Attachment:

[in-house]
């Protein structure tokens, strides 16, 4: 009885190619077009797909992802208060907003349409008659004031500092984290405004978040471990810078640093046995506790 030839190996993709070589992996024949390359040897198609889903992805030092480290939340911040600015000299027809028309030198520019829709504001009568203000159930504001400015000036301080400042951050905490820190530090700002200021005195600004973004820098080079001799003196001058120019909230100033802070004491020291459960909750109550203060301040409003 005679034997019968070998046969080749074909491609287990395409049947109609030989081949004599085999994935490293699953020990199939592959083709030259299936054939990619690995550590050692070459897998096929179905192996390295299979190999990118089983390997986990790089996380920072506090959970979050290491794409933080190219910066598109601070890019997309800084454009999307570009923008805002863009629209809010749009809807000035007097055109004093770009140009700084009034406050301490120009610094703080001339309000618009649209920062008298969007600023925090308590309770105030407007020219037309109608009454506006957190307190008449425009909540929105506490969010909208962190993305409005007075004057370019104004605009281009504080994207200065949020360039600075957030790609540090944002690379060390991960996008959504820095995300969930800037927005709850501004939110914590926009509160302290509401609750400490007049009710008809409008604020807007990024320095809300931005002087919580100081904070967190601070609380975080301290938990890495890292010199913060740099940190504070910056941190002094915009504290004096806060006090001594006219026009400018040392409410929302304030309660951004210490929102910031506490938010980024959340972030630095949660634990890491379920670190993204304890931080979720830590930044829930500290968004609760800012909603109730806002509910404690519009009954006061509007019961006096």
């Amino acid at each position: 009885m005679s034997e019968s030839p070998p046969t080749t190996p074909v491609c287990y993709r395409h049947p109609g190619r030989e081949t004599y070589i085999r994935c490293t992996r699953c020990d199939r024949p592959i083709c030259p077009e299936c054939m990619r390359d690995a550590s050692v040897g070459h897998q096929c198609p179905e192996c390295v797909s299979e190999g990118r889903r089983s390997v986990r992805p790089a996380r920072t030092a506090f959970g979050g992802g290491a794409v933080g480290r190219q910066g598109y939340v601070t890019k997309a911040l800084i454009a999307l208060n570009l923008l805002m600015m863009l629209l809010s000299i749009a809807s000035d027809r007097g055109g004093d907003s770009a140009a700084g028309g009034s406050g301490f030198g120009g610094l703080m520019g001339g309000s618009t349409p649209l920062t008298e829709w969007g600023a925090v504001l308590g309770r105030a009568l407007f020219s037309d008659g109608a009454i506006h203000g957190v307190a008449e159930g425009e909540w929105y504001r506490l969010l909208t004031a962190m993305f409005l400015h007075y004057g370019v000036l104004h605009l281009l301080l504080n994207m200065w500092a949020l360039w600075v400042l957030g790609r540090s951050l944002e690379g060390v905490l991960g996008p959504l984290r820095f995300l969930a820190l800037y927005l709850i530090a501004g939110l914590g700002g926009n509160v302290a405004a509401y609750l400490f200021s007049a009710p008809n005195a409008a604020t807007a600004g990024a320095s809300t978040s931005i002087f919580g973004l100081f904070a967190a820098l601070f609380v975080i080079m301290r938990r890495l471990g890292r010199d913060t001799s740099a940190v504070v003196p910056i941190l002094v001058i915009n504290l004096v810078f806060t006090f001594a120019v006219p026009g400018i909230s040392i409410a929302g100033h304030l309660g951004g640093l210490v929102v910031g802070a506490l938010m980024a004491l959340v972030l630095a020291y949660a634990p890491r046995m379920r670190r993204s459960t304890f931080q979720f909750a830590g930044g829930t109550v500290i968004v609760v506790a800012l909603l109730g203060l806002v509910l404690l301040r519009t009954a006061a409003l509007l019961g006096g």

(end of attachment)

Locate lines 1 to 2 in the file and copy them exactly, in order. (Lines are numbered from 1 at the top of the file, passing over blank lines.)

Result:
[in-house]
């Protein structure tokens, strides 16, 4: 009885190619077009797909992802208060907003349409008659004031500092984290405004978040471990810078640093046995506790 030839190996993709070589992996024949390359040897198609889903992805030092480290939340911040600015000299027809028309030198520019829709504001009568203000159930504001400015000036301080400042951050905490820190530090700002200021005195600004973004820098080079001799003196001058120019909230100033802070004491020291459960909750109550203060301040409003 005679034997019968070998046969080749074909491609287990395409049947109609030989081949004599085999994935490293699953020990199939592959083709030259299936054939990619690995550590050692070459897998096929179905192996390295299979190999990118089983390997986990790089996380920072506090959970979050290491794409933080190219910066598109601070890019997309800084454009999307570009923008805002863009629209809010749009809807000035007097055109004093770009140009700084009034406050301490120009610094703080001339309000618009649209920062008298969007600023925090308590309770105030407007020219037309109608009454506006957190307190008449425009909540929105506490969010909208962190993305409005007075004057370019104004605009281009504080994207200065949020360039600075957030790609540090944002690379060390991960996008959504820095995300969930800037927005709850501004939110914590926009509160302290509401609750400490007049009710008809409008604020807007990024320095809300931005002087919580100081904070967190601070609380975080301290938990890495890292010199913060740099940190504070910056941190002094915009504290004096806060006090001594006219026009400018040392409410929302304030309660951004210490929102910031506490938010980024959340972030630095949660634990890491379920670190993204304890931080979720830590930044829930500290968004609760800012909603109730806002509910404690519009009954006061509007019961006096």